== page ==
And so did activist investor, John Kimani. Kimani, who was born and raised on Kakuzi farm, has been steadily buying shares of the relatively illiquid stock in an effort to represent the rights and interests of the company’s workers and neighbors. His stake in the company has risen from virtually nil ten years ago to a whopping 25% of outstanding shares today.

4. Diamond Trust Bank
(10yr Rtn: +663.9%)

While its larger peers, Equity Bank and KCB, may get most of the headlines, Diamond Trust is arguably Kenya’s best-managed bank. The past ten years saw it embark on an ambitious expansion drive that increased its branch network from just five in 2005 to well over 100 today and extended its reach beyond its Kenyan home base to Burundi, Tanzania, and Uganda.

So, far it looks like the moves are paying off. Customer deposits have increased in excess of 20% in each of the past five years, while non-performing loans have been held to less than 2% of total lending.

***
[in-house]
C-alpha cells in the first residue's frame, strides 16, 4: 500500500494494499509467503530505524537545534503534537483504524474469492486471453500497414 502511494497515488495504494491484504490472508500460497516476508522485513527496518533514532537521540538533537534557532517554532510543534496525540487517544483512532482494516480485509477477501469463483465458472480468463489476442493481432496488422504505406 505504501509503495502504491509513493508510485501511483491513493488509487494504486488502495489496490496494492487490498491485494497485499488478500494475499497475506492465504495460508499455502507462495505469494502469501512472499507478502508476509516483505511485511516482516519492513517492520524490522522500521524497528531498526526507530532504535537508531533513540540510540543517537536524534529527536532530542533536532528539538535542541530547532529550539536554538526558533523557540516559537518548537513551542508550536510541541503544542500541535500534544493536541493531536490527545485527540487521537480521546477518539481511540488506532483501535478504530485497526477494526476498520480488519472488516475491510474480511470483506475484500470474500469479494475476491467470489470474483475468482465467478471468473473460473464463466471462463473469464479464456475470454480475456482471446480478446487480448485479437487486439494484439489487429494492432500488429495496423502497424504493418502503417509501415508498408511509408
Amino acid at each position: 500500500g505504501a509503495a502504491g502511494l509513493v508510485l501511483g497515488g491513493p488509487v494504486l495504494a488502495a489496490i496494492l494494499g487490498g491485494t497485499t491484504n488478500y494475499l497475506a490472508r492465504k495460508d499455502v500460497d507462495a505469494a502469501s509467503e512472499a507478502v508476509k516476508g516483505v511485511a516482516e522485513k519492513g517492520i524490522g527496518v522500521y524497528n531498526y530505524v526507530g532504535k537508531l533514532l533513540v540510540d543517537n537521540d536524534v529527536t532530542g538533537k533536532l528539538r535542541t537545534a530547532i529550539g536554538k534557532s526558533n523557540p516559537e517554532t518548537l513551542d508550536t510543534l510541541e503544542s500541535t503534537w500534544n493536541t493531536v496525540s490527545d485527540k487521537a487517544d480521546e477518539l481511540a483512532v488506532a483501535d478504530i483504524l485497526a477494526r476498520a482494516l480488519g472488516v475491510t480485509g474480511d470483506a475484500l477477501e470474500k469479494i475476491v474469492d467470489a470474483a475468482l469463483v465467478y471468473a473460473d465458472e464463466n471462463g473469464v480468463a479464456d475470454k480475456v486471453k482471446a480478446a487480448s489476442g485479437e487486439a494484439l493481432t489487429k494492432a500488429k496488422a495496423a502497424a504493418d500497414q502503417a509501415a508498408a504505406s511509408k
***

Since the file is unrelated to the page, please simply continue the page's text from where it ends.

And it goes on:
The share price has benefited from steady purchases from Pakistan’s Habib Bank. In 2013, Habib announced its intention to increase its stake in DTB from 11% to 26% through purchases on the open market by the end of 2018.

3. Centum
(10yr Rtn: +676.3%)

The comparisons to Berkshire Hathaway are perhaps a bit premature, but if this investment holding company continues to grow at the rate it has over the past ten years, it won’t be long before Chairman Chris Kirubi and CEO James Mworia become Kenya’s answer to Warren Buffett and Charlie Munger.

Starting from small holdings in listed companies, Centum now boasts controlling stakes in firms active in consumer goods, manufacturing, banking, and real estate. Look for it to take on an even more instrumental role in the Kenyan economy over the next ten years through big investments in energy, healthcare, and education.